Happy Holidays,

Ben Brown wrote:
> Brad,
> I just wanted to pick up on something you wrote:
> "Booth, Bradley" wrote:
> >
> > Flow control is also only for point-to-point links.
> >
> I hope you aren't implying that a WAN link with multiple
> lines & sections (do I have the nomenclature correct?) is
> not a point-to-point link. From an ethernet MAC perspective,
> these are just as point-to-point as a 3 meter jumper.
> I can't even begin to imagine the amount of buffering
> required to run .3x flow control over such a link. I would
> be interested in a short note from someone with experience
> regarding what kind of potential latencies such a link
> might have.
> Thanks,
> Ben
> "Booth, Bradley" wrote:
> >
> > Time to hit the RESET button on this one. :-)
> >
> > First, you are correct in the assumption that a 40km link buffer requirement
> > (1MB, not Mbit) will greatly exceed the internal latency.
> >
> > Not everyone in the world will design equipment to work up to 40km.  Some
> > will create equipment that works up to 65m, and to optimize that equipment,
> > they're not going to want to have 1MB of buffering just for flow control
> > (that would be overkill).  In these short distance applications, knowing the
> > maximum latency in the link partner device and in the local device will
> > permit designers to optimize their flow control buffering.
> >
> > Flow control is also only for point-to-point links.
> >
> > Happy holidays,
> > Brad
> >
> >                 -----Original Message-----
> >                 From:   Roy Bynum [mailto:rabynum@xxxxxxxxxxxxxx]
> >                 Sent:   Friday, December 22, 2000 10:31 AM
> >                 To:     Manish D. Agrawal; Boaz Shahar; Manish D. Agrawal;
> > THALER,PAT (A-Roseville,ex1); HSSG
> >                 Subject:        RE: delay constraints from XGMII to XAUI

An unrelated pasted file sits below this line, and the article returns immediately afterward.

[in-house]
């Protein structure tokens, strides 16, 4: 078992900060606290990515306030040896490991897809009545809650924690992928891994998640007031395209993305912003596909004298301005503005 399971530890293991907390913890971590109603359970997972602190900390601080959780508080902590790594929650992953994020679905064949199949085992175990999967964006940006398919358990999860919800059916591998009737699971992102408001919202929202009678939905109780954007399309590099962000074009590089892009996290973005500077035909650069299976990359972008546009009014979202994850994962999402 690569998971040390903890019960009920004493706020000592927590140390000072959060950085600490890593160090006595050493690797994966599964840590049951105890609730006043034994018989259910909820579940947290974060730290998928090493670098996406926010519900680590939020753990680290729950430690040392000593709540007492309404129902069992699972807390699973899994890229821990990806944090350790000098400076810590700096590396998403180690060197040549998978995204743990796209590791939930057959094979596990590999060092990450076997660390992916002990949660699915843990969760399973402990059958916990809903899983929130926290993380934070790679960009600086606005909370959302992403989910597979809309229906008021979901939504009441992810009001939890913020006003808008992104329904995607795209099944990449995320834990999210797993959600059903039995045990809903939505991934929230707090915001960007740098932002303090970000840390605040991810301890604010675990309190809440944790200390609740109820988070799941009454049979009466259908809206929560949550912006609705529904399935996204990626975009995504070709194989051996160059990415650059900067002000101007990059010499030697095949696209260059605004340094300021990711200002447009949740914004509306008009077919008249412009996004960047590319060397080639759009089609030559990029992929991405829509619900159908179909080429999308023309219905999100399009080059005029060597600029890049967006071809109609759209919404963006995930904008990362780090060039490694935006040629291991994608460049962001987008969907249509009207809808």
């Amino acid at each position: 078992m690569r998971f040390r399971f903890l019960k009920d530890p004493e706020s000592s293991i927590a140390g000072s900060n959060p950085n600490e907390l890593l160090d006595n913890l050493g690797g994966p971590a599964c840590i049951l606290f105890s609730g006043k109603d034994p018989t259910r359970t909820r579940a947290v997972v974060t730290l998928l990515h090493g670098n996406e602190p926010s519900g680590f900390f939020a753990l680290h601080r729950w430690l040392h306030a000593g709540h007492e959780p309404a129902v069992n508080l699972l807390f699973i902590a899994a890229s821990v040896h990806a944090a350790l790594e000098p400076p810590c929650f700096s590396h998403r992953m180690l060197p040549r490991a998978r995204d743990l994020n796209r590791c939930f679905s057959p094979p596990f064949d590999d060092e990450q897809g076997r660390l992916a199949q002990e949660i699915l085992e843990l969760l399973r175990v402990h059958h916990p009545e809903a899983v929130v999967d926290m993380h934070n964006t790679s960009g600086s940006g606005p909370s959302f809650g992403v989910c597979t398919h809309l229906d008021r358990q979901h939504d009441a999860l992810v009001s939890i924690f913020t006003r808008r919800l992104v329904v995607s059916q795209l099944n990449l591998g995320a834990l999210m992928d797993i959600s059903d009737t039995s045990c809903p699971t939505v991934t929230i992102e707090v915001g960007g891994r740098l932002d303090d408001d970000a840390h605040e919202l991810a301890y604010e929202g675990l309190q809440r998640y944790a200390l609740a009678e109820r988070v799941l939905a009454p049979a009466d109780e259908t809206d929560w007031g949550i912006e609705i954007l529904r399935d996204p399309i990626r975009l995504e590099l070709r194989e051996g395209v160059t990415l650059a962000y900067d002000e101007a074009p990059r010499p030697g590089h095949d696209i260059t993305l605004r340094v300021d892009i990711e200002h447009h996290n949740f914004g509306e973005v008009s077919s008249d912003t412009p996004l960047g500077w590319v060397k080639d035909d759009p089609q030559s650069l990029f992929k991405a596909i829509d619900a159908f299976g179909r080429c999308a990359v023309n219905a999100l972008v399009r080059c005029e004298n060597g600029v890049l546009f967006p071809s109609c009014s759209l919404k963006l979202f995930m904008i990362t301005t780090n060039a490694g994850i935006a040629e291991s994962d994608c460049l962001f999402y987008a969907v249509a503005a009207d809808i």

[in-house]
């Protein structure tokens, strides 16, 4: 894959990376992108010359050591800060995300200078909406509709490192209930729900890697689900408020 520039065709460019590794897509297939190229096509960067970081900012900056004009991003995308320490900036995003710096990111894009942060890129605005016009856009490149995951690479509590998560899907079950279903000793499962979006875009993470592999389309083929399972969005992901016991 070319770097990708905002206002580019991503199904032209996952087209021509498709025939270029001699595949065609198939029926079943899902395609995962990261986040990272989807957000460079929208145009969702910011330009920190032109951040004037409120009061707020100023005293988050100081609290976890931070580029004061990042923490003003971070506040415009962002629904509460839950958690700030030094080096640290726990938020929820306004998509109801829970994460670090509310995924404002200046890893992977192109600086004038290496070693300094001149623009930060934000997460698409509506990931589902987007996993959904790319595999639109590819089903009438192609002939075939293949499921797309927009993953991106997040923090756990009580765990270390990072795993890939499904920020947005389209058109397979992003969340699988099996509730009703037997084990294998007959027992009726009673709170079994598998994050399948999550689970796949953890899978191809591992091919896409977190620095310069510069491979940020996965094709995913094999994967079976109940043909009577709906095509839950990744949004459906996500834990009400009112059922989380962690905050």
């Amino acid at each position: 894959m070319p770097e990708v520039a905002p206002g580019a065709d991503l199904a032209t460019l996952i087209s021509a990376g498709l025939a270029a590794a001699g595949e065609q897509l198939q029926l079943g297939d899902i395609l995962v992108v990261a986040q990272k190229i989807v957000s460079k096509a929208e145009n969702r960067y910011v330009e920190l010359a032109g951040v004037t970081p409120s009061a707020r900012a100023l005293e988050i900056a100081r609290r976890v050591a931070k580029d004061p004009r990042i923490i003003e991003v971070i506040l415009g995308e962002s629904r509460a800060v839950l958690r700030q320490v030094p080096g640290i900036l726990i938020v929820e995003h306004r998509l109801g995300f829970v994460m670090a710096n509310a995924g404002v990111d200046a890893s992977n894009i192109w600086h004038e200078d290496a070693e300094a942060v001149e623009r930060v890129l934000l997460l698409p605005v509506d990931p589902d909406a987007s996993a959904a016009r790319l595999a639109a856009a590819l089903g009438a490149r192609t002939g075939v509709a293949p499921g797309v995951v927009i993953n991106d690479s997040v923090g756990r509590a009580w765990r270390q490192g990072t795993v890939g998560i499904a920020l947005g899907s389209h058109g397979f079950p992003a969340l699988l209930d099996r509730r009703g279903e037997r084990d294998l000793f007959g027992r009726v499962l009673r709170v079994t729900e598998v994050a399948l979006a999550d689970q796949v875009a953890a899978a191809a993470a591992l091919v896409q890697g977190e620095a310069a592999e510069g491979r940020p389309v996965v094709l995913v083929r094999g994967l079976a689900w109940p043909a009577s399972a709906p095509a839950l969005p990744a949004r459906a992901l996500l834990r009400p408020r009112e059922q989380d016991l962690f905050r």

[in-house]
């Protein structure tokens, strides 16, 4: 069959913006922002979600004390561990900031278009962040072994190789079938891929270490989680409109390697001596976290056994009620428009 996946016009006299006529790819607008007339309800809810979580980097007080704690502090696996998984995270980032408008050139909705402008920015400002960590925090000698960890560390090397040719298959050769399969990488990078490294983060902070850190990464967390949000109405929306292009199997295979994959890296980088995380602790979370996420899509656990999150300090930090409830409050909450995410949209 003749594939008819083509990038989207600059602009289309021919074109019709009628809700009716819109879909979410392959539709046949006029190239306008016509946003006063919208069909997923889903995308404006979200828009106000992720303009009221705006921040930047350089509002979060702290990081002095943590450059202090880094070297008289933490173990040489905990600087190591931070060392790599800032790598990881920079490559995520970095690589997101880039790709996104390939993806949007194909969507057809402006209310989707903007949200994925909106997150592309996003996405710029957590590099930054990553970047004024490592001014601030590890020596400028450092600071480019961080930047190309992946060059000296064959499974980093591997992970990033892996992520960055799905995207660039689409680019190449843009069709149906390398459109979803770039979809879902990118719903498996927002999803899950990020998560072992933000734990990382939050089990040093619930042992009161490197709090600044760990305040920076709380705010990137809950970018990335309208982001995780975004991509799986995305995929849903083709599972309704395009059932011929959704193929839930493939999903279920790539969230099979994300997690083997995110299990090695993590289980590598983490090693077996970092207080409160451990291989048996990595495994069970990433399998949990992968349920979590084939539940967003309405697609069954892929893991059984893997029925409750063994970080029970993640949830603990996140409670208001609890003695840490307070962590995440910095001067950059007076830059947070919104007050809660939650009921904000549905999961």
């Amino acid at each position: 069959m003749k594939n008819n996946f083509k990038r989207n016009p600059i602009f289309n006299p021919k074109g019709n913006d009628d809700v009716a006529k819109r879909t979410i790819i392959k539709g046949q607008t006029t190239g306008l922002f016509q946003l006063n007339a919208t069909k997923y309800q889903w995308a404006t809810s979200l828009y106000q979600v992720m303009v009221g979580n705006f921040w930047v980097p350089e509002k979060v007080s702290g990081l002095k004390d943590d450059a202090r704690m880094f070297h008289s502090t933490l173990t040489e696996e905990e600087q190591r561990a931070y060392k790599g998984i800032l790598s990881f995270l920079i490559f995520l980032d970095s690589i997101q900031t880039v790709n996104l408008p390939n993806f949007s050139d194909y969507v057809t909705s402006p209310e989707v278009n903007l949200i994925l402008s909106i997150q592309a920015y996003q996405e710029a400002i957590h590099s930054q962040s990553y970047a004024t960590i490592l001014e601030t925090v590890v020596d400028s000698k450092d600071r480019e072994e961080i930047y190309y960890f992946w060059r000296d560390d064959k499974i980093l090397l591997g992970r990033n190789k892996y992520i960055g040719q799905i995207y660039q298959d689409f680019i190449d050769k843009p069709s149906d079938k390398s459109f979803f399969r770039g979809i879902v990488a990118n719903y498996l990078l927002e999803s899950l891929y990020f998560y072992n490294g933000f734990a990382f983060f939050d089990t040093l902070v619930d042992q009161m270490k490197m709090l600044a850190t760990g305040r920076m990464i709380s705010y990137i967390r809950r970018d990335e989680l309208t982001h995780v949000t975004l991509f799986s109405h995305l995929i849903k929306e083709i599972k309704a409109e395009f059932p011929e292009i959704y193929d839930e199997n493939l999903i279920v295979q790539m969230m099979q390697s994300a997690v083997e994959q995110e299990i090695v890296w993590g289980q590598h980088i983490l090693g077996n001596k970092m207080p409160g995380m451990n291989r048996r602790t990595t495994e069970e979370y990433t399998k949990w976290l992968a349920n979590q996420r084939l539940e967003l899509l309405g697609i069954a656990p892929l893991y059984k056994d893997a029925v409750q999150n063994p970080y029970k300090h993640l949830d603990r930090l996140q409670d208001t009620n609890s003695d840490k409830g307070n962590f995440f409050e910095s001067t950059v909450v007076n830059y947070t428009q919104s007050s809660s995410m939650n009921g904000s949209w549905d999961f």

> >
> >                 Manish,
> >
> >                 One of the issue of the delay is that there are other
> > distances
> >                 involved.  The 850nm 65m PHY will not have the same
> > transmission media
> >                 latency as the 1500nm 40km PHY.  Add latency due to long
> > haul optical
> >                 services for the WAN PHY and you have got even more issues
> > with flow
> >                 control response latency.  These are going to be issues of
> > discussion as we
> >                 go forward.
> >
> >                 Thank you,
> >                 Roy Bynum
> >
> >                 At 11:32 AM 12/22/00 +0530, Manish D. Agrawal wrote:
> >                 >Hello Boaz,
> >                 >
> >                 >As you said  "The only MAC requirement I can think of for
> > bounding the
> >                 >lower layer delay  is for buffer sizing for 802.3x flow
> > control.  That has
> >                 >been the factor for  keeping the delay tables in various
> > clauses. "
> >                 >
> >                 >But, since the delay for the flow control seems to be
> > greater than 1 Mbit,
> >                 >why there are delay constraints of 256/212/272 bits in
> > various clauses,
> >                 >which are negligible as compared to the delay of 40KM
> > fiber?
> >                 >
> >                 >Correct me if I am wrong.
> >                 >
> >                 >Best Regards,
> >                 >Manish
> -----------------------------------------
> Benjamin Brown
> 2 Commerce Park West
> Suite 104
> Bedford NH 03110
> 603-641-9837 - Work
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> -----------------------------------------

Richard Taborek Sr.                 Phone: 408-845-6102      
Chief Technology Officer             Cell: 408-832-3957
nSerial Corporation                   Fax: 408-845-6114
2500-5 Augustine Dr.        mailto:rtaborek@xxxxxxxxxxx
Santa Clara, CA 95054